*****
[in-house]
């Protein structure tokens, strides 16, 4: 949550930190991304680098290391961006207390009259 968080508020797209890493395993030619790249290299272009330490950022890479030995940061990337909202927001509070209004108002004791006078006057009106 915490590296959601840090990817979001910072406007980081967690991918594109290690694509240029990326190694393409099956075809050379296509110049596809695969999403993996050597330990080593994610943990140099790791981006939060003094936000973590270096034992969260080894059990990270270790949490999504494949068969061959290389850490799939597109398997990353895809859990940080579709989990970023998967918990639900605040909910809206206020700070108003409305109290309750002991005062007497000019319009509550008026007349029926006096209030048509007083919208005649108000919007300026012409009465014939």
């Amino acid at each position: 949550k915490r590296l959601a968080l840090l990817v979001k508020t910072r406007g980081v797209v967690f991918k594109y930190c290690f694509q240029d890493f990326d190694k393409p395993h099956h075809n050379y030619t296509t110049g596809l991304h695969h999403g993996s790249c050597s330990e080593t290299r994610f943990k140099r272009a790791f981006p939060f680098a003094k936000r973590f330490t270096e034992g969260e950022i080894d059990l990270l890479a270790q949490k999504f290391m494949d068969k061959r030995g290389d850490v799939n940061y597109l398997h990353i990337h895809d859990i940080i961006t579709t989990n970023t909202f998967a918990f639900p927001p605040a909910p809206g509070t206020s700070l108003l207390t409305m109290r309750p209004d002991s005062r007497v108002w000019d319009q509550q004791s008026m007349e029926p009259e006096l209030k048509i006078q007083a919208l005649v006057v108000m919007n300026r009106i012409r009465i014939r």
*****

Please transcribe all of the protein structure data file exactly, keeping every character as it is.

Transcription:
[in-house]
């Protein structure tokens, strides 16, 4: 949550930190991304680098290391961006207390009259 968080508020797209890493395993030619790249290299272009330490950022890479030995940061990337909202927001509070209004108002004791006078006057009106 915490590296959601840090990817979001910072406007980081967690991918594109290690694509240029990326190694393409099956075809050379296509110049596809695969999403993996050597330990080593994610943990140099790791981006939060003094936000973590270096034992969260080894059990990270270790949490999504494949068969061959290389850490799939597109398997990353895809859990940080579709989990970023998967918990639900605040909910809206206020700070108003409305109290309750002991005062007497000019319009509550008026007349029926006096209030048509007083919208005649108000919007300026012409009465014939």
């Amino acid at each position: 949550k915490r590296l959601a968080l840090l990817v979001k508020t910072r406007g980081v797209v967690f991918k594109y930190c290690f694509q240029d890493f990326d190694k393409p395993h099956h075809n050379y030619t296509t110049g596809l991304h695969h999403g993996s790249c050597s330990e080593t290299r994610f943990k140099r272009a790791f981006p939060f680098a003094k936000r973590f330490t270096e034992g969260e950022i080894d059990l990270l890479a270790q949490k999504f290391m494949d068969k061959r030995g290389d850490v799939n940061y597109l398997h990353i990337h895809d859990i940080i961006t579709t989990n970023t909202f998967a918990f639900p927001p605040a909910p809206g509070t206020s700070l108003l207390t409305m109290r309750p209004d002991s005062r007497v108002w000019d319009q509550q004791s008026m007349e029926p009259e006096l209030k048509i006078q007083a919208l005649v006057v108000m919007n300026r009106i012409r009465i014939r």